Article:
Roman Empress Galla Placidia

Taken by the Goths during the sack of Rome.

(b. 388-90 d. 450 Empress: 421-450)

Coin image of Empress Galla Placidia

The sole surviving child of Theodosius and Galla, Placidia led a storied life which I chronicle in my novel Twilight Empress. Because I cover her adulthood in my book, I’ll just provide the bones here and fill in with information that I had to cut from the novel for brevity. One of the first things we learn about the little princess is that her oldest brother Arcadius was jealous. OR that the nobles and eunuchs who surrounded him didn’t want the Empress Galla in charge of her weak-minded stepson.

When Galla brought her infant daughter Placidia to Constantinople while Theodosius was on campaign, she clashed with her stepson and ended up leaving the imperial palace for a separate residence. In spite of Arcadius’ dislike, his father doted on the little girl. He provided Placidia with her own palace and gave her the title nobilissima puella (“most noble girl”—the closest Roman title to princess).

Her father also made sure Placidia rode in a procession with her brothers, who were named co-emperors, wearing matching cloth of gold and a radiate headdress, showing the people of Constantinople that Theodosius felt his daughter equal to his sons in worth and affection. The historians claim that Arcadius continued to hold a grudge against the little girl and she did not return to Constantinople after her father’s death in 395. She finally returned when she was an adult with children of her own. That rift between the oldest son of Flacilla and the daughter of Galla continued for many decades until it was resolved in a traditional way: marriage (see Licinia Eudoxia coming up).

Orphaned as a young girl of six or seven, Placidia and her brother Honorius were taken into Serena and Stilicho’s household where they were educated in traditional Roman and orthodox Christian values. Some historians believe that during this time Placidia came to resent her cousin/foster mother, feeling that Serena shunted her aside. We have no direct evidence of this, only the fact that Placidia did sign Serena’s death warrant in 409 when the barbarians were at the gates of Rome. As I mentioned in the Serena post, I propose an alternative motive in my prequel Becoming the Twilight Empress. 

Gothic King Alaric and his brother-in-law General Ataulf laid siege to Rome three times in three years and Emperor Honorius did little to help the city or his female relatives residing there. Finally in 410, the Goths entered the gates in triumph and took Placidia hostage for the next five years until she married Ataulf in a lavish imperial-style wedding. Ataulf had become King upon Alaric’s death. Supposedly it was a love match and Placidia bore Ataulf a son named Theodosius who died in infancy.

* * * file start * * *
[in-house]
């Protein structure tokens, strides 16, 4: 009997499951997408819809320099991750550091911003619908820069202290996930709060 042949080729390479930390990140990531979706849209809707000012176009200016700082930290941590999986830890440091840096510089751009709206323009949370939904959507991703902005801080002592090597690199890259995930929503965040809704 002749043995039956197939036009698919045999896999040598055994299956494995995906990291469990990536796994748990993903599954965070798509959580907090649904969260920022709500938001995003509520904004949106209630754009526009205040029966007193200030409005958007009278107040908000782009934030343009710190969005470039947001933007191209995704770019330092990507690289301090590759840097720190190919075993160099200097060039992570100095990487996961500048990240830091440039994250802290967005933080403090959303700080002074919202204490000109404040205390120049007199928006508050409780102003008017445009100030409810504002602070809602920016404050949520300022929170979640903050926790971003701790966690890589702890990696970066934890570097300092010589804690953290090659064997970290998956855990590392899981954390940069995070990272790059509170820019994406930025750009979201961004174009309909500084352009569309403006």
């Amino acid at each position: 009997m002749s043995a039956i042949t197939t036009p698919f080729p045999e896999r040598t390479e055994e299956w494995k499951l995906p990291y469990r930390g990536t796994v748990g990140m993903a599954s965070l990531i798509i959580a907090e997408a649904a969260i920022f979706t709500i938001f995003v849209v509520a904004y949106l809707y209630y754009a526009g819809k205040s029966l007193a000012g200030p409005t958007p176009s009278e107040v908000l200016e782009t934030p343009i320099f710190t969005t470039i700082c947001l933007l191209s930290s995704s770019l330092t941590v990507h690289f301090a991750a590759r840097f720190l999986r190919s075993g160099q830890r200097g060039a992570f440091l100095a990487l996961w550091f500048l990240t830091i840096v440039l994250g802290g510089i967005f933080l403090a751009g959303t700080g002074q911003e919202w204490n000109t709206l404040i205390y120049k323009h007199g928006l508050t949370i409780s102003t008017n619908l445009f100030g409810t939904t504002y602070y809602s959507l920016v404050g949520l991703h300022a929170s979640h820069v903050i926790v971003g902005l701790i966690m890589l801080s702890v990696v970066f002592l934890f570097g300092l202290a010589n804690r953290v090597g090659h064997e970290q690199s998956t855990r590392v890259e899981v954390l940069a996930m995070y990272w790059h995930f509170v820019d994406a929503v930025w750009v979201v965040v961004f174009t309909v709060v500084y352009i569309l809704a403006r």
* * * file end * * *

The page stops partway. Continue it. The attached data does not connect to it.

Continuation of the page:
The couple sent gifts and pledges of loyalty to Emperor Honorius, but he rebuffed them. He sent General Constantius to bring his wayward sister and her upstart barbarian husband to heel. 

During the next decades Placidia—Gothic Queen and Roman Empress—would bear two more children to her second husband Constantius III: a daughter Empress Justa Grata Honoria and a son Emperor Valentinian III. She faced tragic loss, led armies, executed usurpers, and ruled as regent for her underage son all while staving off constant barbarian incursions, rebellious generals, and family betrayals. When she died in 450, Empress Placidia was buried in the family mausoleum on the site of the old St. Peter’s Basilica, next to the tiny silver coffin of her first-born, the son of her great love King Ataulf of the Goths.

Fun Fact: Alice Krige played Placidia in the 2001 two-part TV series Attila with Gerard Butler playing the infamous King of the Huns. Krige, a prolific actress, also played the Borg Queen in the Star Trek series.

Coming up next: Empress Maria, Placidia’s cousin and sister-in-law.

Image of single solidus face featuring Galla Placidia available through Creative Commons and licensed by Sailko.